In early months of 1925, conflicts and strikes on those matters intensified. Japanese-owned cotton mills were a source of contention, and fights and demonstrations between Japanese and Chinese employees around the #8 Cotton Mill became regular occurrences. In February a group of Japanese managers were attacked while leaving work and one of them was killed. In response, Japanese foremen took to carrying pistols while on duty. The escalation of ill-feeling culminated on May 15, when during a violent Neo-Luddite-style riot inside the mill, a Japanese foreman shot a demonstrator named Ku Chen-Hung dead. Over the following weeks Ku Chen-Hung became viewed as a martyr by Chinese unions and student groups (though not by the Chinese authorities or the middle-class, who noted his political affiliations and close family membership to a prominent criminal gang). Numerous protests and strikes subsequently began against Japanese-run industries.
A week later a group of Chinese students, heading for Ku's public "state" funeral and carrying banners, were arrested while traveling through the International Settlement. With their trial set for May 30, various student organisations convened in the days before and decided to hold mass demonstrations across the International Settlement and outside the Mixed Court.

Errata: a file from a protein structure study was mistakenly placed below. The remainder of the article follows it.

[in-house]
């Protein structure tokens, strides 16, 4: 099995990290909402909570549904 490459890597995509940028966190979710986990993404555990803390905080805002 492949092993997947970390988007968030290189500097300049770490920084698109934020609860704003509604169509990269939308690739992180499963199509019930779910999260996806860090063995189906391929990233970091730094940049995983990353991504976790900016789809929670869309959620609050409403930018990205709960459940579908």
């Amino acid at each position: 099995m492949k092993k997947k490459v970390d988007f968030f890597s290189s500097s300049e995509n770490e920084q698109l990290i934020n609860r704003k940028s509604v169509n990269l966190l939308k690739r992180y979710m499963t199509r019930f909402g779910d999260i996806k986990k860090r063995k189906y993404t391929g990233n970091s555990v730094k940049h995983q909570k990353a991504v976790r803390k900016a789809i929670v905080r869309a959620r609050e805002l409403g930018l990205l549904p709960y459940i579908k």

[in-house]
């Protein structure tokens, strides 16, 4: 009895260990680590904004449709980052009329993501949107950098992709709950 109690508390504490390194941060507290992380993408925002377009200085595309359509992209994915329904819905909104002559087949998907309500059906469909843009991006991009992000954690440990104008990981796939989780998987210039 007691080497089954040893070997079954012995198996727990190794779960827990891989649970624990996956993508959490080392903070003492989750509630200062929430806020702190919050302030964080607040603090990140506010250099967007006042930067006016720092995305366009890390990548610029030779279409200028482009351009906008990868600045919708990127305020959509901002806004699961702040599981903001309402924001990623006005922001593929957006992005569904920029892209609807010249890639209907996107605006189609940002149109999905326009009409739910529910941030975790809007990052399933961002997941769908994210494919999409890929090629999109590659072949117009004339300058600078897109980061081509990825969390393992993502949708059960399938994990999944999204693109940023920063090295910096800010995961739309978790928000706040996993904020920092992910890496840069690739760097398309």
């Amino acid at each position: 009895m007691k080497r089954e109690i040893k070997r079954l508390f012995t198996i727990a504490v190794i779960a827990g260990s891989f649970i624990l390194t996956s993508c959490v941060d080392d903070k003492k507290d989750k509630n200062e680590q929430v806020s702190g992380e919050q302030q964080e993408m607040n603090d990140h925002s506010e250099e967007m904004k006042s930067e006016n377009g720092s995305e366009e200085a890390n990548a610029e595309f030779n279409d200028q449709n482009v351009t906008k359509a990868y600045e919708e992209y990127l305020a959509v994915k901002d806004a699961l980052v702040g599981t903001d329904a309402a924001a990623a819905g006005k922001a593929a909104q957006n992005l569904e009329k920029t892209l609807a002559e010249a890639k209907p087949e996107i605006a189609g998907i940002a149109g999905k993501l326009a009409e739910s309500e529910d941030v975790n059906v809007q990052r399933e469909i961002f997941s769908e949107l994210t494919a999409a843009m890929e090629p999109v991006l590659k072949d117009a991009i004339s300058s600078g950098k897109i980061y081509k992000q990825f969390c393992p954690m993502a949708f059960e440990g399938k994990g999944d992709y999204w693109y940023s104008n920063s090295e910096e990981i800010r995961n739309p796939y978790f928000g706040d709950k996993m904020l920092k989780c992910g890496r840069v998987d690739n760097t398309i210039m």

The Nanjing Road Incident [ edit ]
On the morning of May 30, 1925, just after the trial of the arrested students began, Shanghai Municipal Police arrested 15 ringleaders of a student protest being held on and around Nanking Road, in the foreign-controlled International Settlement. The protesters were held in Louza (Laozha) police station, which by 2:45 pm was facing a "huge crowd" of Chinese that had amassed outside. The demonstrators demanded the arrested ringleaders be returned to them and in a number of cases entered the police station, where (according to SMP officers) they tried to either block the foyer or gain access to the cells. Police on Nanking Road reported the crowd, which was between 1,500-2,000 strong, started good-naturedly but became more aggressive as arrests were made.